The Swiss foreign minister, Joseph Deiss has stressed the importance of continued international commitment on behalf of countries in Africa. He said stability on the continent depended on global support.This content was published on February 12, 2001 - 17:26
Speaking in the Ghanaian capital, Accra, at a conference of Swiss ambassadors in Africa, Deiss said poverty was the root cause of conflict in certain countries. He added that conflict had led to the displacement of millions of people and the disruption of economies.
The foreign minister said Switzerland was ready to assume its responsibilities in fighting poverty by working on a bilateral level with local partners in the countries concerned, as well as on the multilateral level.
The conference was also attended by representatives of the government's Development Agency, which has priority programmes in seven countries in Africa and three so-called special programmes.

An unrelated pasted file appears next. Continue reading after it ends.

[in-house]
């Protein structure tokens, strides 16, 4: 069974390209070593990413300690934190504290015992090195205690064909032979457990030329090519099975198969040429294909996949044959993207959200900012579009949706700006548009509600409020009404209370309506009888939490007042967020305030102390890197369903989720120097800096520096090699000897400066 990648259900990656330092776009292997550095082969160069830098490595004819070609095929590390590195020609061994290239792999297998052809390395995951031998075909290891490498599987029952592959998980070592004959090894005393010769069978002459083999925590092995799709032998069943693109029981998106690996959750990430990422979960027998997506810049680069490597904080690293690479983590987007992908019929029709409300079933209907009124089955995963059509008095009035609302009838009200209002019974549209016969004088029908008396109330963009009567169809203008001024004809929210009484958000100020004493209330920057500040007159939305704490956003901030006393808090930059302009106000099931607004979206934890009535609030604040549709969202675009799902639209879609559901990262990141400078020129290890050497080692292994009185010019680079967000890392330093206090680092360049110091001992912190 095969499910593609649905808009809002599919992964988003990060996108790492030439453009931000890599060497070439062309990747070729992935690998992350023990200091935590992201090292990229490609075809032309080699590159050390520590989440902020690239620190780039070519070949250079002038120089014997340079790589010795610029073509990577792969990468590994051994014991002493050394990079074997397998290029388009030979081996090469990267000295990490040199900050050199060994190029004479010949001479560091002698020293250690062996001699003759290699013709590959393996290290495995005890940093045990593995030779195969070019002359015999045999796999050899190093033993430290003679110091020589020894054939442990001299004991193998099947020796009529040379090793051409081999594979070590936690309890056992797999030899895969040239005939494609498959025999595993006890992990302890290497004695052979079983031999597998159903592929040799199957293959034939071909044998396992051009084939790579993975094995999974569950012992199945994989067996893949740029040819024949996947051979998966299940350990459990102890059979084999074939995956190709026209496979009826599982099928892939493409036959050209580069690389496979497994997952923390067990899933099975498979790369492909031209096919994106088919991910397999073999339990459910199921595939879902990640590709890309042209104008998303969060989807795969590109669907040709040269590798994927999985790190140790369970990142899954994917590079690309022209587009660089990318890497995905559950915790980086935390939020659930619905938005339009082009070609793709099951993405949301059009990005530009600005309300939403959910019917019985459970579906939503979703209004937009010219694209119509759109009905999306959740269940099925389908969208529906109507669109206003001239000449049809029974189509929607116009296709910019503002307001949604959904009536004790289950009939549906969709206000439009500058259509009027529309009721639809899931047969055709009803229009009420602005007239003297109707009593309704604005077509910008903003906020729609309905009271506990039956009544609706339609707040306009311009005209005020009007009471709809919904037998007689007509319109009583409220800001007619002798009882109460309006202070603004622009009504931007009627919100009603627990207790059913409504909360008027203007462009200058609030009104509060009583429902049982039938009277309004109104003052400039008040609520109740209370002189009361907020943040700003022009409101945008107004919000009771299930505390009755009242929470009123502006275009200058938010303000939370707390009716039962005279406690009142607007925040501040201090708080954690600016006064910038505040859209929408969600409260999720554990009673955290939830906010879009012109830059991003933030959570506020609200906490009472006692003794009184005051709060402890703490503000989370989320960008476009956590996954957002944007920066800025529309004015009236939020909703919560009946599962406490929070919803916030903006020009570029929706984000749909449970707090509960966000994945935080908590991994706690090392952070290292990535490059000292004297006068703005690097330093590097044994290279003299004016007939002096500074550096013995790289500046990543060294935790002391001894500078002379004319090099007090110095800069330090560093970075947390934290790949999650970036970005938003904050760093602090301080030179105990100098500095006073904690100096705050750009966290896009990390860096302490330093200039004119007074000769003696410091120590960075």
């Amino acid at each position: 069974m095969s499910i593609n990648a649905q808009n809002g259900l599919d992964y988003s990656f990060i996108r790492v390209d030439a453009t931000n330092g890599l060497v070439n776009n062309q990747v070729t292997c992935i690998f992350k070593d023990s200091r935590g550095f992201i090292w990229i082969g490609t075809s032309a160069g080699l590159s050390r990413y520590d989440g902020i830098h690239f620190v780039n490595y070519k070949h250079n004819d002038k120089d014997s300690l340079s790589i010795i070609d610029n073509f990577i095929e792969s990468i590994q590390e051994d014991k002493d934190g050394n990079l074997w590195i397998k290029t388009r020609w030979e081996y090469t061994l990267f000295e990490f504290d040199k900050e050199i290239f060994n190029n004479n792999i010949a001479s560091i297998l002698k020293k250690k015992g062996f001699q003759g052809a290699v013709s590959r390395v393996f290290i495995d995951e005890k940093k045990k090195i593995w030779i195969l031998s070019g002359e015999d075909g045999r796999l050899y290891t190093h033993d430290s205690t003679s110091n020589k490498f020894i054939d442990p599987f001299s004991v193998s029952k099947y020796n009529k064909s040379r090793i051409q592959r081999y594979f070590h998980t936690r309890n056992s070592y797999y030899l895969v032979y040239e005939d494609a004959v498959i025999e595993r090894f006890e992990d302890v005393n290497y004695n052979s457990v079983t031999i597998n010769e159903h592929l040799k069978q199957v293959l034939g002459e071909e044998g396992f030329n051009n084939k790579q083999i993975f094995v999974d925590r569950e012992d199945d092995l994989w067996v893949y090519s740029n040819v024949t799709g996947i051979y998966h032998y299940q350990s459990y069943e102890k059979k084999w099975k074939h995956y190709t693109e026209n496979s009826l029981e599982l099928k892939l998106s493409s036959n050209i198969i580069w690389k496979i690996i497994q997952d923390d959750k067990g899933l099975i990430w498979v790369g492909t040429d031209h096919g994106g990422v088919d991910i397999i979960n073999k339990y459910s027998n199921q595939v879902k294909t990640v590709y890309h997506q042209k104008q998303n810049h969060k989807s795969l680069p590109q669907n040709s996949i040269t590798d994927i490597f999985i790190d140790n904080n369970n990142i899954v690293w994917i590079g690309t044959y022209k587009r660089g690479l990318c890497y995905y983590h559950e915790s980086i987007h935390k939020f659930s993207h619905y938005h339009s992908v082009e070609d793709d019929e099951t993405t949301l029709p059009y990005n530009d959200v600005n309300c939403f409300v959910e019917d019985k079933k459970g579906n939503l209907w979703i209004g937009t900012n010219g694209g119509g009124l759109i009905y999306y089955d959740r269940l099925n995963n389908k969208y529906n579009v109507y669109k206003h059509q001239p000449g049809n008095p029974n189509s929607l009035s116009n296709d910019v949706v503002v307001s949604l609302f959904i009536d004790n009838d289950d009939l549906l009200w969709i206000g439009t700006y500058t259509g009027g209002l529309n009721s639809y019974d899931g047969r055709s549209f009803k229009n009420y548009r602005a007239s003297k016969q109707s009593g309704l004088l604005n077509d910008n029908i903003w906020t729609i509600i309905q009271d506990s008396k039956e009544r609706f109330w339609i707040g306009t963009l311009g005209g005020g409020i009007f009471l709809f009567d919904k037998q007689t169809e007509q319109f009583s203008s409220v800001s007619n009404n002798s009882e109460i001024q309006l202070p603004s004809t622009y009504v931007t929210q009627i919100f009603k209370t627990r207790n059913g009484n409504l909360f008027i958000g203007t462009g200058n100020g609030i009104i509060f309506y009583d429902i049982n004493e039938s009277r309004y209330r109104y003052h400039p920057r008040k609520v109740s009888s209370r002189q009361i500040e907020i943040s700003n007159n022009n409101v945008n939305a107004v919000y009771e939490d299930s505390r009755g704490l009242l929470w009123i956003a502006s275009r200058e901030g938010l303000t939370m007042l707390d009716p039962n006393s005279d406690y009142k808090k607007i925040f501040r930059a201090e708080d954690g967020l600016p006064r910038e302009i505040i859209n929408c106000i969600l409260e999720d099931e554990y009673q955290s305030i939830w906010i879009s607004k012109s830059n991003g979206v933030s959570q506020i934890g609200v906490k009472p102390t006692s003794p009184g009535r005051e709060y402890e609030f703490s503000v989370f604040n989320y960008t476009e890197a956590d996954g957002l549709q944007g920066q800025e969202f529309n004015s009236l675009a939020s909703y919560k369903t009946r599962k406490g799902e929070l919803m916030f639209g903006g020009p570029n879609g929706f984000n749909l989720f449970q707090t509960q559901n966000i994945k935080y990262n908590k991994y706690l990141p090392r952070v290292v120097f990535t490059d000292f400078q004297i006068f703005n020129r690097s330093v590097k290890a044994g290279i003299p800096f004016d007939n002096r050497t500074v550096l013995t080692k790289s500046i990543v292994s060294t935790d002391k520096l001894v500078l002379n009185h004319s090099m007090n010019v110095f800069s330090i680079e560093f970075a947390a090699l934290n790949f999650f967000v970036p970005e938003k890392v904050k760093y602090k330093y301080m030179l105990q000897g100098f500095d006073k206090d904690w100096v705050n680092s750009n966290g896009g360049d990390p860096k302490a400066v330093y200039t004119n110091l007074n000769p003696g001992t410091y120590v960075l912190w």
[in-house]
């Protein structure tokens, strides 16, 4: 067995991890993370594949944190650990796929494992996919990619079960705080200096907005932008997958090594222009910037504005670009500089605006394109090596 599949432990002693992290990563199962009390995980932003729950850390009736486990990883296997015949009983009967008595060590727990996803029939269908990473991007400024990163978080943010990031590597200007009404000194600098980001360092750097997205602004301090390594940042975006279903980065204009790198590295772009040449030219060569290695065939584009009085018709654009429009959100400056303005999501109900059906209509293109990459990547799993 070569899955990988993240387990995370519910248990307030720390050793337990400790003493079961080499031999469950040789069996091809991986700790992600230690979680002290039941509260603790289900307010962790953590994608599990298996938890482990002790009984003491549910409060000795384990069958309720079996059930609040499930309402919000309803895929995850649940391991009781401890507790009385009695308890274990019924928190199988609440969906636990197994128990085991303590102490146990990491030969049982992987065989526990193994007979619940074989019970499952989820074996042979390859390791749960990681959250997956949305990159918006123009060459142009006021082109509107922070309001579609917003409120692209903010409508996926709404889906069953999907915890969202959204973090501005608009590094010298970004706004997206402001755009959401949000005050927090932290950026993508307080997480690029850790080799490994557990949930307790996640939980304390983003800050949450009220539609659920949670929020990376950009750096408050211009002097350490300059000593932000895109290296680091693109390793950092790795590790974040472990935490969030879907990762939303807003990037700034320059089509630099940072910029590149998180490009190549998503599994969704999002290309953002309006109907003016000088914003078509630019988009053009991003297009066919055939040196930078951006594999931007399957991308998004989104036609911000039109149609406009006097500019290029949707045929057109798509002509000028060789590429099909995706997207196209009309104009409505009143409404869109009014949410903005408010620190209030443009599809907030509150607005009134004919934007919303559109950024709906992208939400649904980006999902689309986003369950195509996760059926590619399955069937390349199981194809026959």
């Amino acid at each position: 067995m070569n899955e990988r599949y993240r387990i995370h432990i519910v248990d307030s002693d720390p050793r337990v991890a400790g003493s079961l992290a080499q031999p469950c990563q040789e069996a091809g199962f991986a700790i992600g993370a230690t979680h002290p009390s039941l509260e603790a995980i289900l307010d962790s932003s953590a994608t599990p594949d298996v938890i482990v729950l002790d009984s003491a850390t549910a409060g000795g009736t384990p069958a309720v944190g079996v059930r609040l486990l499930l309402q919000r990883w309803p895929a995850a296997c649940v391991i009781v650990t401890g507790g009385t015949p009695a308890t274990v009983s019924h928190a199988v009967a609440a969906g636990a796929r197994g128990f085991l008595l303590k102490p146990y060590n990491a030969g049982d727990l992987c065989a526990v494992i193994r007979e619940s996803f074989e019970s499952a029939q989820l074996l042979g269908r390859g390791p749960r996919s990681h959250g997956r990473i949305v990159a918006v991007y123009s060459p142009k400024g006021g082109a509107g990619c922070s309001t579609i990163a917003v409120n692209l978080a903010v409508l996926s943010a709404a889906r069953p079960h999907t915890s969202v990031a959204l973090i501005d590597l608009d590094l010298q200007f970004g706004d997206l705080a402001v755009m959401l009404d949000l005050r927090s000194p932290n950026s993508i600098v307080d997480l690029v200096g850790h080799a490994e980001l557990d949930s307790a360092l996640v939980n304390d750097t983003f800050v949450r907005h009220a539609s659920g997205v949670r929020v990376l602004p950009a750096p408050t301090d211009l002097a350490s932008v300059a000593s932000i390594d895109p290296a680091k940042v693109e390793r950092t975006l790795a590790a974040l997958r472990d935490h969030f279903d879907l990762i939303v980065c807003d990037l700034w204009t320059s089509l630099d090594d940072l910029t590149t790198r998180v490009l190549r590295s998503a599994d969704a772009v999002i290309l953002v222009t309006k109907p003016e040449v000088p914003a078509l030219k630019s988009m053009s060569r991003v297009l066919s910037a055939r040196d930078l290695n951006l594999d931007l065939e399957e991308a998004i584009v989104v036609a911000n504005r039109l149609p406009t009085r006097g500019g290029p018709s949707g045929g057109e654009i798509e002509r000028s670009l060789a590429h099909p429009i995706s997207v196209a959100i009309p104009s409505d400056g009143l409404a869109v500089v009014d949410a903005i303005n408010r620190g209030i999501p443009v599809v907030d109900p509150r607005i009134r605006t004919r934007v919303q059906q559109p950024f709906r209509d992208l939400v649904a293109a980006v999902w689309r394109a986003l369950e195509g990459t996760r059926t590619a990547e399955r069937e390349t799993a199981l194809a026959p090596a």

The agency also helps finance programmes of Swiss non-governmental aid organisations. Five of them are grouped into the Swiss Coalition of Development Organisations.
A representative of the coalition, Bruno Gurtner, said he was pleased with Switzerland's declared intention to increase its official development assistance from 0.33 per cent of Gross Domestic Product to 0.4 per cent over 10 years.
He said Swiss aid deserved good marks, but that his coalition would be pressing the government to spend more in Africa in future.
"Quality can always be improved and perhaps Switzerland should concentrate more on poverty alleviation, debt relief and budget aid as long as governments meet good governance critieria. If Switzerland wants to help the poorest parts of the world, then it must devote more aid to Africa," Gurtner says.
Gurtner said that Africa could also be helped by encouraging other areas to open their markets to products from poor African countries.
He said money flows from Africa needed to be reduced, and the private sector should be encouraged to develop an increased sense of responsibility which would enable Africa to benefit from private capital flows.
by Paul Sufrin
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